Maria Ressa: Truth and justice won today, says Nobel laureate – BBC

Maria Ressa looks and sounds like she is on top of the world, and understandably so – this has been a huge victory for her.
A court in the Philippines has acquitted the journalist and her news outlet Rappler of tax evasion, in a move hailed as a win for press freedom.
In an interview for the BBC, she talks about what she calls the "weaponisation of the law" against her – and how it took more than four years to get to this point.
"This is a day that we had hoped would happen sooner," she told me over zoom from Manila – beaming smiles as she spoke.
"And you know, it went down to these three things, facts, truth and justice. That is who won today."
Under former president Rodrigo Duterte, the Philippine government had accused Ms Ressa and Rappler of evading tax payments when it raised capital through its partnership with foreign investors. Ms Ressa and Rappler denied the charges.
Rappler had been one of the few Philippine media organisations to be openly critical of Mr Duterte and his policies.
The Philippines' National Union of Journalists said the tax evasion case reflected an increasing use of law for reprisal and intimidation against journalists and civil society.
But it hasn't been an easy road, and there's still a tough battle ahead. Ms Ressa is acutely aware of the trials she has yet to face, but draws her inspiration from those who have gone before her.
"You know, Martin Luther King says, yes – it will take time," she said. "But as I was reading through the decision, and there was no reason to take us to court… we're not tax evaders – we never were… This was an incredibly important day because it would have set a direction for which way the Philippines was going."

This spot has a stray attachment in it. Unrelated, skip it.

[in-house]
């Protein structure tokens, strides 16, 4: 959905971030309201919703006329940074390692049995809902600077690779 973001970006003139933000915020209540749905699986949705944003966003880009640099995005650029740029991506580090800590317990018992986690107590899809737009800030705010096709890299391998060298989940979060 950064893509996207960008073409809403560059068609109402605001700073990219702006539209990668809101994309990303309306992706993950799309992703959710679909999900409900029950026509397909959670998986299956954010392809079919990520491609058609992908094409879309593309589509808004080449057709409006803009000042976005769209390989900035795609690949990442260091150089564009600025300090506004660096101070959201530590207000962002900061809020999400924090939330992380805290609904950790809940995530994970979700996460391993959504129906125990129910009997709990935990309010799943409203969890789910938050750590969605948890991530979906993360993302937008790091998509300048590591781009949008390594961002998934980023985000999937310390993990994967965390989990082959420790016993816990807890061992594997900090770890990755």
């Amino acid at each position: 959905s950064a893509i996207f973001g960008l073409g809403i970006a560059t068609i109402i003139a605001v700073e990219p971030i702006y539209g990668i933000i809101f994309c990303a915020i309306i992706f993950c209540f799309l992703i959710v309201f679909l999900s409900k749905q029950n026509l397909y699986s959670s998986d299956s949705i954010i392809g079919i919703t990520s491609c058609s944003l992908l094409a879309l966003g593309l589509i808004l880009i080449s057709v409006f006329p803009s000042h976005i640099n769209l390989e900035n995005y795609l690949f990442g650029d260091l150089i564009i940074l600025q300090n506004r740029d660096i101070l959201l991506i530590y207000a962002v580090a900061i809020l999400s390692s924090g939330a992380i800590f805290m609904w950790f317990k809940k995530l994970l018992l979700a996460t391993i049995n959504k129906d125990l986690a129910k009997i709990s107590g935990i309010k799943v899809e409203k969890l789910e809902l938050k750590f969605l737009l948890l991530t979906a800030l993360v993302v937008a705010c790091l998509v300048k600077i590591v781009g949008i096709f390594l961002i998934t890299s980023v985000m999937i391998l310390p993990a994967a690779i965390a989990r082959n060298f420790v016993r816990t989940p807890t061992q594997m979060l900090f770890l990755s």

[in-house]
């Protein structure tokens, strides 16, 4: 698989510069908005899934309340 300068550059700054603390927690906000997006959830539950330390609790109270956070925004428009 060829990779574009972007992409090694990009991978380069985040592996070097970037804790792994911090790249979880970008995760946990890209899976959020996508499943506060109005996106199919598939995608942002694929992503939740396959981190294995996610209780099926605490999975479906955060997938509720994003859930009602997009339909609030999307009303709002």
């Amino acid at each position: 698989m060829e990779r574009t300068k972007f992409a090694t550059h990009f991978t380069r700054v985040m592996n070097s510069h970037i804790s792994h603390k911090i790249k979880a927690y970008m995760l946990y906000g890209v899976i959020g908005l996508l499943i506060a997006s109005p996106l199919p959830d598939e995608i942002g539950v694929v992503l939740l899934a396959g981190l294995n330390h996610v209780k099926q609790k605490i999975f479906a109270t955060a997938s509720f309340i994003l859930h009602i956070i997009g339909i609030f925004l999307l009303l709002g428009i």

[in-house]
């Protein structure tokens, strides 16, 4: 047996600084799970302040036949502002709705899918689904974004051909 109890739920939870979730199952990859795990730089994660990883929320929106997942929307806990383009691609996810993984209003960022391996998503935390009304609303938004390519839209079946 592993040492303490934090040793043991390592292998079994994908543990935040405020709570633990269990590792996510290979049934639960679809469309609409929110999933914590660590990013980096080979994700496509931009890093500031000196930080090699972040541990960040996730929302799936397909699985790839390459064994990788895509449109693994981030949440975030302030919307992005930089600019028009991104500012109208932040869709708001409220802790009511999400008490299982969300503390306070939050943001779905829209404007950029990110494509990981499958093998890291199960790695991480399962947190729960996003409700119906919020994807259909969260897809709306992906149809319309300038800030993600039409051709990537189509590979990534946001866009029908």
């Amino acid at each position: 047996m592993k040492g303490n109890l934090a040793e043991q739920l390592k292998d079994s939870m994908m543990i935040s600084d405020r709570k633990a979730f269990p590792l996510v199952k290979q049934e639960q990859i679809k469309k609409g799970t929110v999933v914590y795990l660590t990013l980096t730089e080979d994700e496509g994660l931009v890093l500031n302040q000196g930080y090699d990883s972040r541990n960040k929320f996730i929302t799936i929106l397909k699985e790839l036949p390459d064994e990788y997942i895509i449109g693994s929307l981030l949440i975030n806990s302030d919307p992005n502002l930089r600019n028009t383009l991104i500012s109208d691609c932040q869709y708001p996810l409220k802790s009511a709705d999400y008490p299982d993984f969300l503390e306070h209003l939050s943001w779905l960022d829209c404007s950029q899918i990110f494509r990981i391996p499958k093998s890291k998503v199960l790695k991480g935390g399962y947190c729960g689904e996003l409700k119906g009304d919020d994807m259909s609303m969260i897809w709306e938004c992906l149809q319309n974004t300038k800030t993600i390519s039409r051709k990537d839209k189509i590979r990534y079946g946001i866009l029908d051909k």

Maria Ressa's legal problems started while Mr Duterte's administration was in power, and continued into the current President Ferdinand Marcos Junior's time.
Does she think things are changing now, under his rule?
"Our president is in Davos today speaking to business leaders," she muses. "So it is, it's a great signal to bring about where the Philippines is. We still have a ways to go – the fight isn't over. And can I go to jail? I hope not. I'll knock on wood, you know, but I was ready for either decision."
It's clear that Maria Ressa is up for the fight – she still has several cases against her, and faces significant prison sentences for them – those legal challenges are looming.
The last four years have taken their toll on her family, especially her parents. But as she puts it, it's par for the course in this job.
"It's like being in a conflict area – being in a war zone. It's just long, right?"
Ms Ressa's enthusiasm and optimism are infectious – but behind the beaming smiles and much deserved relief is a palpable sense of injustice.
This is not just directed at the system that could have potentially put her behind bars, but at social media firms that she feels are partially to blame for the scourge of fake news in the Philippines – something she says is responsible for so many of the country's problems today.
"The world as we knew it has been completely destroyed," she tells me. "Are you on TikTok? Because I talk about Facebook as a mallet for our minds, but TikTok as a surgical probe.
"Imagine if you're in high school and you're trying to curate your life for a feed… that could turn into a mob… What types of values do you have? I worry about the next generation."
So what would she say to Facebook CEO Mark Zuckerberg if she could sit down with him face to face?
Ms Ressa doesn't miss a beat.
"Draw your lines, Mark," she exclaims. "In America… you prioritise your shareholders. But there is a line between amoral, immoral and evil. And you have to know when when you cross those lines, when what you have created inspires autocracy, and fascism inspires violence, enables genocide."
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